The Walter N. Ridley Scholarship Program, a foundation dedicated to strengthening the University of Virginia by attracting and supporting Black students of the highest caliber, has announced this year’s new Ridley Scholars.
Five of the new Ridley Scholars arrived as part of the first-year class, while two received the honor as rising third-year students. Each went through a competitive, multistep selection process. All are women, all but one are from Virginia.
They will receive scholarships covering their full tuition and related fees while attending the University of Virginia and the opportunity to take part in the Ridley Scholar Experience, an array of enrichment programs that includes foreign travel and career networking.
Sophia Chambliss of Mechanicsville, recipient of the Ridley Bryce Scholarship, studied in the International Baccalaureate program at Atlee High School, where she also captained the varsity cheer team. A dancer who has performed with Richmond-area and Central Virginia dance companies, she co-founded Brown Ballerinas for Change, which encourages members of underrepresented populations to participate in ballet and uses dance as a form of advocacy. Chambliss plans to major in biology and pursue a career in health care.
Mary Hall of Chesterfield, recipient of the Ridley Reid Scholarship, served as Student Government Association vice president and founded the Black Indigenous and People of Color Student Union at Monacan High School, where she was inducted into the National Honor Society. She plans to major in politics and pursue her interests in social justice and civil equity.
Zoë Jenkins, recipient of the Holland Blackburn Scholarship, is a National Honor Society graduate of Paul Laurence Dunbar High School in Lexington, Kentucky. The National Geographic Society awarded her a Young Explorer’s grant in support of the “Get Schooled” podcast she created with her school’s voice team, focusing on problems and solutions in education, one of her several high school ventures.
Gabriella Watson of Chesterfield graduated from Richmond’s Maggie Walker Governor’s School for Government and International Studies, a public school for gifted students. She served on its School Advisory Council, Campus Life During COVID Committee and Removing Structural Barriers Committee. A recipient of the Richmond Ridley Clarence Cain Scholarship, she plans to major in chemistry or biology, with plans of being a pharmacist by day and author by night.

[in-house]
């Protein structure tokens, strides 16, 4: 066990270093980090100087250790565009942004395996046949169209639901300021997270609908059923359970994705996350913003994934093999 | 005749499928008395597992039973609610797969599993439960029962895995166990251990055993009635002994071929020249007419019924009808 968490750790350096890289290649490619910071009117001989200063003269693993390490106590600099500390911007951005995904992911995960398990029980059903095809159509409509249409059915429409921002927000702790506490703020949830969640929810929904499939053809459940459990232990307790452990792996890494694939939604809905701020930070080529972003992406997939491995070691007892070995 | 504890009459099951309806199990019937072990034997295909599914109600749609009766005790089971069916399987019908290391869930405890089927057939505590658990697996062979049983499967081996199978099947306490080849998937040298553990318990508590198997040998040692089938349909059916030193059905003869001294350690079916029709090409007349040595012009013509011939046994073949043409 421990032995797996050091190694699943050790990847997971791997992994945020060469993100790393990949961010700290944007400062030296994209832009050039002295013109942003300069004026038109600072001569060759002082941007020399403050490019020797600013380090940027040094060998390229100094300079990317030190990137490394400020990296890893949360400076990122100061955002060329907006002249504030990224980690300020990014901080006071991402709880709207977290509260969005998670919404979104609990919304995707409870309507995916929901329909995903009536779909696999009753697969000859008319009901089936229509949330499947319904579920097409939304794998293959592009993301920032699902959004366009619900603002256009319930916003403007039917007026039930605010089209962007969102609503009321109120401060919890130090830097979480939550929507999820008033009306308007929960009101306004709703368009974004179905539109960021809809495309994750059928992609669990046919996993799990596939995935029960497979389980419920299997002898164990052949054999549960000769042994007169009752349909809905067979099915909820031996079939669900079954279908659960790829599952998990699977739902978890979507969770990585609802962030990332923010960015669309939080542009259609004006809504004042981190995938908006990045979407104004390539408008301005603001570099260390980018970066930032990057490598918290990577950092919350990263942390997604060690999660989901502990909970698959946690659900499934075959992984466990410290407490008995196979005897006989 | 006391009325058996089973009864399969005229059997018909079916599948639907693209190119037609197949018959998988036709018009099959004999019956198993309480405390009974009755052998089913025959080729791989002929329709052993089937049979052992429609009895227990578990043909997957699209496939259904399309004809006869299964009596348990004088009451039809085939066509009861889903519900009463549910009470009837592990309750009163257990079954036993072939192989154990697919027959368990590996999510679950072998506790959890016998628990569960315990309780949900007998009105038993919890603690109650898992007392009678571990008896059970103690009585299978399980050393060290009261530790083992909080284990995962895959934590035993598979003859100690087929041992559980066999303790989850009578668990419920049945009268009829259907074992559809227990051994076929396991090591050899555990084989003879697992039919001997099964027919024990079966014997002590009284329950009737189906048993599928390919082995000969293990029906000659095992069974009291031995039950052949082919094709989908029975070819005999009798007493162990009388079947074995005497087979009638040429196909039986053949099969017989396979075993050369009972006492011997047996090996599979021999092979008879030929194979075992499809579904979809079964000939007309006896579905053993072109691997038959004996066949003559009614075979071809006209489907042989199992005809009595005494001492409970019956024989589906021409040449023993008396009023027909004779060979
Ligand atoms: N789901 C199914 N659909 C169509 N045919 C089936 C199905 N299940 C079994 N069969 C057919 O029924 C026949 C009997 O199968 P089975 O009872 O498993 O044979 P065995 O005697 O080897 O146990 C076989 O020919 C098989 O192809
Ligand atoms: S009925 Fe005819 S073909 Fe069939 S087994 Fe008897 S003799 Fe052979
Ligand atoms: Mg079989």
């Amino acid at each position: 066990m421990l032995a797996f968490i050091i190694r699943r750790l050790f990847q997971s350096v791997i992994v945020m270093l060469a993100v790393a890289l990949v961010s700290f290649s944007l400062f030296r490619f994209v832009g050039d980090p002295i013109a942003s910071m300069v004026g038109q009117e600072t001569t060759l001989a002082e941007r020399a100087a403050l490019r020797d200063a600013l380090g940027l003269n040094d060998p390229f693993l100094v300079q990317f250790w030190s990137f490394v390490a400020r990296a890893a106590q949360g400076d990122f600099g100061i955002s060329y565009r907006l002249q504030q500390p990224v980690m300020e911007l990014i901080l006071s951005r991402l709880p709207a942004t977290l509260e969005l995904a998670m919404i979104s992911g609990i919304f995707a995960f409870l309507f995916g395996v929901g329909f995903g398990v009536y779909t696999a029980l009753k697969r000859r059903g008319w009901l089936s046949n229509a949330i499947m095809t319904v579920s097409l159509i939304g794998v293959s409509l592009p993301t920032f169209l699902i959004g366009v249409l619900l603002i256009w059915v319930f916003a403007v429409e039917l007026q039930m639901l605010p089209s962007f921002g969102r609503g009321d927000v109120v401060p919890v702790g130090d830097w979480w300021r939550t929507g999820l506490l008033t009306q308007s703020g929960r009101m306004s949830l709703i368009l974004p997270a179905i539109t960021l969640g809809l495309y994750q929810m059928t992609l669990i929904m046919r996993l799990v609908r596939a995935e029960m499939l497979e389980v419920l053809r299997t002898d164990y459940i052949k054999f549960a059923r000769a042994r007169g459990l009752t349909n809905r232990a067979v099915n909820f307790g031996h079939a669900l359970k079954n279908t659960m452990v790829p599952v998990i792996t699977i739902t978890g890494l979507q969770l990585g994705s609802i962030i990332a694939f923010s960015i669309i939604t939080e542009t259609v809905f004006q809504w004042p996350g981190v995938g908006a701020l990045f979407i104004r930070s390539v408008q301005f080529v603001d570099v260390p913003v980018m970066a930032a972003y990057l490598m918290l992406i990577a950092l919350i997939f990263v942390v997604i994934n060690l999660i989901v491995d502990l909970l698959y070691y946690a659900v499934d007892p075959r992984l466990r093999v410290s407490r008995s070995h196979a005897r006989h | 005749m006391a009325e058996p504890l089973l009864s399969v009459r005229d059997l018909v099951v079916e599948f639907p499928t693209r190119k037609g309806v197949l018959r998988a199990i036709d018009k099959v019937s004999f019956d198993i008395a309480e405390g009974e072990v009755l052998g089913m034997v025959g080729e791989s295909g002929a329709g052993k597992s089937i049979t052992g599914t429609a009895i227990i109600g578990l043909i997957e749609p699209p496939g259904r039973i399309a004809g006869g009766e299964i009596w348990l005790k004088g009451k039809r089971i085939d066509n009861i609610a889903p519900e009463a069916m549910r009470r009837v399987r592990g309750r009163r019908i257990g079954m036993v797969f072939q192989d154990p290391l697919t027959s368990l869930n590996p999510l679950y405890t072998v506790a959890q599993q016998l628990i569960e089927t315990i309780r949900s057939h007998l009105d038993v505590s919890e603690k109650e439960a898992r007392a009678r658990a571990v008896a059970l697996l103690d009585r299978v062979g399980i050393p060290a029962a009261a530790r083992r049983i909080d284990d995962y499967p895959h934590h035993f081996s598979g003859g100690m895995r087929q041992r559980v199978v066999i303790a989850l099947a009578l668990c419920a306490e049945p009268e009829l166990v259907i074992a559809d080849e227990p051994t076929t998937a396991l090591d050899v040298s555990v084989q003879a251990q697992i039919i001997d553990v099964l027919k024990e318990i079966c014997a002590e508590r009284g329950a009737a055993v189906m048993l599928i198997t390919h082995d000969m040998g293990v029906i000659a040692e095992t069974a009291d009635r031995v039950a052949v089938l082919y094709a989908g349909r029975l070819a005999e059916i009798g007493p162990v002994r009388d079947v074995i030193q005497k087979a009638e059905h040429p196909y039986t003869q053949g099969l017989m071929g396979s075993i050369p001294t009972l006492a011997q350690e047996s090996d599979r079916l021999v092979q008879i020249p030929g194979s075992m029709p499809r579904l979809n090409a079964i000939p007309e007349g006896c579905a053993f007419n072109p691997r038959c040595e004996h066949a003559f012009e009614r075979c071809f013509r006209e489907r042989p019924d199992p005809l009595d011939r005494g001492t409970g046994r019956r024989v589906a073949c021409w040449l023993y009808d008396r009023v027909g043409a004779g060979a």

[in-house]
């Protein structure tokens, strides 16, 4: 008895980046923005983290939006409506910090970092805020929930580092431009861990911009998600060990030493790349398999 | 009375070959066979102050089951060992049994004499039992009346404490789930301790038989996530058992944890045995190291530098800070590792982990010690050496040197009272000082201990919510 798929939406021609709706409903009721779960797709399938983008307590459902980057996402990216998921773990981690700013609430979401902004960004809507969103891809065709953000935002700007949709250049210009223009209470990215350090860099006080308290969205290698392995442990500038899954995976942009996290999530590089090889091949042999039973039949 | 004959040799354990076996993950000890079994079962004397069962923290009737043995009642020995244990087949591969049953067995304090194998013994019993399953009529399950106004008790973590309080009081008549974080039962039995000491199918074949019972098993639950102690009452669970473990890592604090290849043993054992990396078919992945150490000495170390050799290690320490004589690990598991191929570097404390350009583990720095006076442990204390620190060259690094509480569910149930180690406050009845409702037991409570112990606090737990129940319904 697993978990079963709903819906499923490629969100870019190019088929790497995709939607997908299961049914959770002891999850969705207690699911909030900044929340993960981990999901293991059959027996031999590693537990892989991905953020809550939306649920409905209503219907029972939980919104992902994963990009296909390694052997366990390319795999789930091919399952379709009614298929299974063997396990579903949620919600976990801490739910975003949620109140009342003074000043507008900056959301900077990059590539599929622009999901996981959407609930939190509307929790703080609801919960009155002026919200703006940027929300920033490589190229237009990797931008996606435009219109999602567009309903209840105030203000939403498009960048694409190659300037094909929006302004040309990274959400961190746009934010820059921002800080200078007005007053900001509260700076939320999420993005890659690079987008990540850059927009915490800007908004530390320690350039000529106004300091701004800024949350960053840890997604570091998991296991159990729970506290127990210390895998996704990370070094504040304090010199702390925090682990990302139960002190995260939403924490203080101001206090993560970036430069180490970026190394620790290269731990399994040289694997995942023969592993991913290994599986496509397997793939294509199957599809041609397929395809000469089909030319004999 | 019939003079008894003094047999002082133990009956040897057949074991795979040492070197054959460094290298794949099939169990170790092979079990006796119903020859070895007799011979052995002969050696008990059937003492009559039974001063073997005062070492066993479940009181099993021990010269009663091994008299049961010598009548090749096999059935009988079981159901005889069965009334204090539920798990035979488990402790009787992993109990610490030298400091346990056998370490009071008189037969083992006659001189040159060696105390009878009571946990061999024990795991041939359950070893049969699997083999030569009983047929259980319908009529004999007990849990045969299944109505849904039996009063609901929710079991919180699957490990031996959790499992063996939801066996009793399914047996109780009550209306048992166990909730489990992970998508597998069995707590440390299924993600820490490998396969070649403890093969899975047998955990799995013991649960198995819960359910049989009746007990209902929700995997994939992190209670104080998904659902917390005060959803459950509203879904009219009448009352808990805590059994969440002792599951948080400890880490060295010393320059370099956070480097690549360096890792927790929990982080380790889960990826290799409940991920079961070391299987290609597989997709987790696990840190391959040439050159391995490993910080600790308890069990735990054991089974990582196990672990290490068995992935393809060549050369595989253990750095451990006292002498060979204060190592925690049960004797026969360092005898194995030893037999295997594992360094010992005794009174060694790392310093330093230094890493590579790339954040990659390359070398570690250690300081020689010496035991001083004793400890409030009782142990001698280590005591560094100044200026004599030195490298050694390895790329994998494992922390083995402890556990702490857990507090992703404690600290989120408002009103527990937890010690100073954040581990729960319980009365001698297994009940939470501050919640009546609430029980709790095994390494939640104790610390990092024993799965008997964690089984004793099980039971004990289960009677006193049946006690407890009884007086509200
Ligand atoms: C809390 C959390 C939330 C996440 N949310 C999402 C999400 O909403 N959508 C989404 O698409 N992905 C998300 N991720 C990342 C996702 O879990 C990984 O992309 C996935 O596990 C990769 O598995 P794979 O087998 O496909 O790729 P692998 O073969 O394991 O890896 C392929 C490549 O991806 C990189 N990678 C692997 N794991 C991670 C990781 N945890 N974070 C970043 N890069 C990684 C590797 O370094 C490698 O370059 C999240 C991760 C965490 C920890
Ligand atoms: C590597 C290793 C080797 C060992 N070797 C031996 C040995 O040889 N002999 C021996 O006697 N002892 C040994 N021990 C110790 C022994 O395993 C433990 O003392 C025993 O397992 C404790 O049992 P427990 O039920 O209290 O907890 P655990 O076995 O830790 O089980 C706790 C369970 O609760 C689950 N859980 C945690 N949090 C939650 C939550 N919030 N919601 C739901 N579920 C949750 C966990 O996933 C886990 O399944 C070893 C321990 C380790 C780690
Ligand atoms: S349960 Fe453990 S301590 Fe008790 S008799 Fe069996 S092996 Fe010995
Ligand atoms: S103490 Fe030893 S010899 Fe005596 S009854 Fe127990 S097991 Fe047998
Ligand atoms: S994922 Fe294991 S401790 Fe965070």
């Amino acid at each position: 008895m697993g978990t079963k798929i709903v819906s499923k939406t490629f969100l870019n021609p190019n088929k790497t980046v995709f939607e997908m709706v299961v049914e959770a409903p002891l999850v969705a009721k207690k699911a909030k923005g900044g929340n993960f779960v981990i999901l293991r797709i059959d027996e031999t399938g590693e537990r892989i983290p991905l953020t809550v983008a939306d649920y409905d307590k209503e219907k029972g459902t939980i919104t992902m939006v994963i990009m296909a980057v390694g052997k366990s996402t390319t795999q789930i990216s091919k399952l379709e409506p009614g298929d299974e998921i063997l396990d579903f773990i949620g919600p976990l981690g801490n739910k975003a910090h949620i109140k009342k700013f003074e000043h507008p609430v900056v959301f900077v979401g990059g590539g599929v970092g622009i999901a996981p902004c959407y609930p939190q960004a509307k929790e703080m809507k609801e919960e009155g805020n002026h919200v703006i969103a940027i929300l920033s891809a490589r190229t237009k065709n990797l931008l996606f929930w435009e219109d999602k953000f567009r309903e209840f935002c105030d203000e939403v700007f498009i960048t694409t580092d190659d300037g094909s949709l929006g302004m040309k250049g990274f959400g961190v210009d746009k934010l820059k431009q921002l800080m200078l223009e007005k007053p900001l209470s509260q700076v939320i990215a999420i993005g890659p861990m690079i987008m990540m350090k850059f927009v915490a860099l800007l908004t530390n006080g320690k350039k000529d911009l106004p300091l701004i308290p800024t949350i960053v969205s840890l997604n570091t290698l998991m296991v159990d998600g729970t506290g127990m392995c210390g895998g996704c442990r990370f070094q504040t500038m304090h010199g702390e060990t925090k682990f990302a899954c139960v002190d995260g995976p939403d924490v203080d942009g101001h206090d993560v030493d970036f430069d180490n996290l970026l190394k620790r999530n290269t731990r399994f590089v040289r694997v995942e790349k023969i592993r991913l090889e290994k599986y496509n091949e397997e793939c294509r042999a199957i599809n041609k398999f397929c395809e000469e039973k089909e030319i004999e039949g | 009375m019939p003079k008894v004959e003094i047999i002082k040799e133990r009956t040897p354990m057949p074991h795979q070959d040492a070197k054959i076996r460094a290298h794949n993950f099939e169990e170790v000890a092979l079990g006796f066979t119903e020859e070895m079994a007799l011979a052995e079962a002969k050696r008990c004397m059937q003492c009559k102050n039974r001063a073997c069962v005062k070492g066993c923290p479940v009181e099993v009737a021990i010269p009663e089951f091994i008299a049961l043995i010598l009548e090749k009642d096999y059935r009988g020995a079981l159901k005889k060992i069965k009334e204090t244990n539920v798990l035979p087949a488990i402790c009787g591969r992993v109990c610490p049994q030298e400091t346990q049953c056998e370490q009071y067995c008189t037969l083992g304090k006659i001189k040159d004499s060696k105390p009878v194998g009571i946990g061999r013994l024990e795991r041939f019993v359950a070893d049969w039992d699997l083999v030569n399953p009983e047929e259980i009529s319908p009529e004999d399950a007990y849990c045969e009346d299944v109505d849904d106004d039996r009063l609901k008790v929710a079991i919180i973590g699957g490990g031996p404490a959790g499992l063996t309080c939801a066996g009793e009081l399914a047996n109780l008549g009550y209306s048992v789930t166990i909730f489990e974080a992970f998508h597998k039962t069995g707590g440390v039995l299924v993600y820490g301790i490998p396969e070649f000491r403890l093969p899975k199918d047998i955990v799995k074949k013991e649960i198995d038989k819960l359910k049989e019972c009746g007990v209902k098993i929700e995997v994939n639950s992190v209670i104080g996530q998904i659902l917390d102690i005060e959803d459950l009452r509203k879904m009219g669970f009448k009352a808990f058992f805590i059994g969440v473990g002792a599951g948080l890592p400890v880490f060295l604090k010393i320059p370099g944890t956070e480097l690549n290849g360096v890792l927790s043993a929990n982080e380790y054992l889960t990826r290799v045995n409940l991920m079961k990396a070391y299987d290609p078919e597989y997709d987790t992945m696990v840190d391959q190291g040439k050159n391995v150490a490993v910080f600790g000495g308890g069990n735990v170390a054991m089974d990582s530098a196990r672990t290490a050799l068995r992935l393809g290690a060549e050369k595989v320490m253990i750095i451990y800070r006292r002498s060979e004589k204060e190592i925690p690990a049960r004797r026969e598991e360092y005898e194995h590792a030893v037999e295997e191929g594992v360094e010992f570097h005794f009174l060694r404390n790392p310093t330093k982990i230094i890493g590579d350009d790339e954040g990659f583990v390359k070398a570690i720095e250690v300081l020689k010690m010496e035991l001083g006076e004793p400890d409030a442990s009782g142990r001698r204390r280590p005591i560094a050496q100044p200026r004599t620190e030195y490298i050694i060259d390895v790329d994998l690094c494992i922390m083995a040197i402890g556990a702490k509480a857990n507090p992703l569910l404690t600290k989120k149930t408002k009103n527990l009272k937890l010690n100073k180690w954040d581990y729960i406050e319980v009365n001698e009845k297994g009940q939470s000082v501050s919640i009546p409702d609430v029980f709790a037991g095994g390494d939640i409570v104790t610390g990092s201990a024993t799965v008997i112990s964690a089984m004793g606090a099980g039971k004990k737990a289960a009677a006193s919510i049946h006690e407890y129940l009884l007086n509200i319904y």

Taylor Whirley of Midlothian, this year’s other Ridley Reid Scholarship recipient, was active in James River High School’s Center for Leadership & International Relations. She plans to build on that experience by applying to UVA’s Frank Batten School of Leadership and Public Policy when eligible and hopes to go to law school. Her high school activities included leadership positions in show choir and the Spanish club.
Tracy Agyemang of Woodbridge is the recipient of the Gregory Ledford Ridley Scholarship, designated for third-year students entering UVA’s McIntire School of Commerce. Raised in New York as well as the commonwealth, she is a world traveler and a women’s rugby player. She plans to concentrate her studies in marketing and information technology while also taking a track in real estate.
Kennedy Carter of Goochland received the Sylvia V. Terry Scholarship, awarded to third-year students demonstrating leadership, a strong record of community service and significant mentoring experience. An architecture student with a desire to start her own firm, she is involved with the Office of African-American Affairs’ Peer Advisor Program, the Black Student Alliance and Delta Sigma Theta Sorority.
“Since the Ridley Scholarship Program’s inception, our scholars have made significant contributions to the University that have transformed Grounds and improved the overall student experience,” said 2003 alumna Consuelo A. Kendall, Ridley’s board chair and a corporate attorney in Maryland. “We are excited to welcome these new scholars into the Ridley family, and we are confident that they will uphold Dr. Ridley’s legacy.”
Established in 1987 in ongoing partnership with the UVA Alumni Association, the Walter N. Ridley Scholarship Program is named for the first Black graduate of the University. The program, which seeks to attract the nation’s top Black students, has awarded more than 300 scholarships and, as of the past fiscal year, holds assets of $14.2 million.
This article also appeared in UVA Today on August 30, 2021.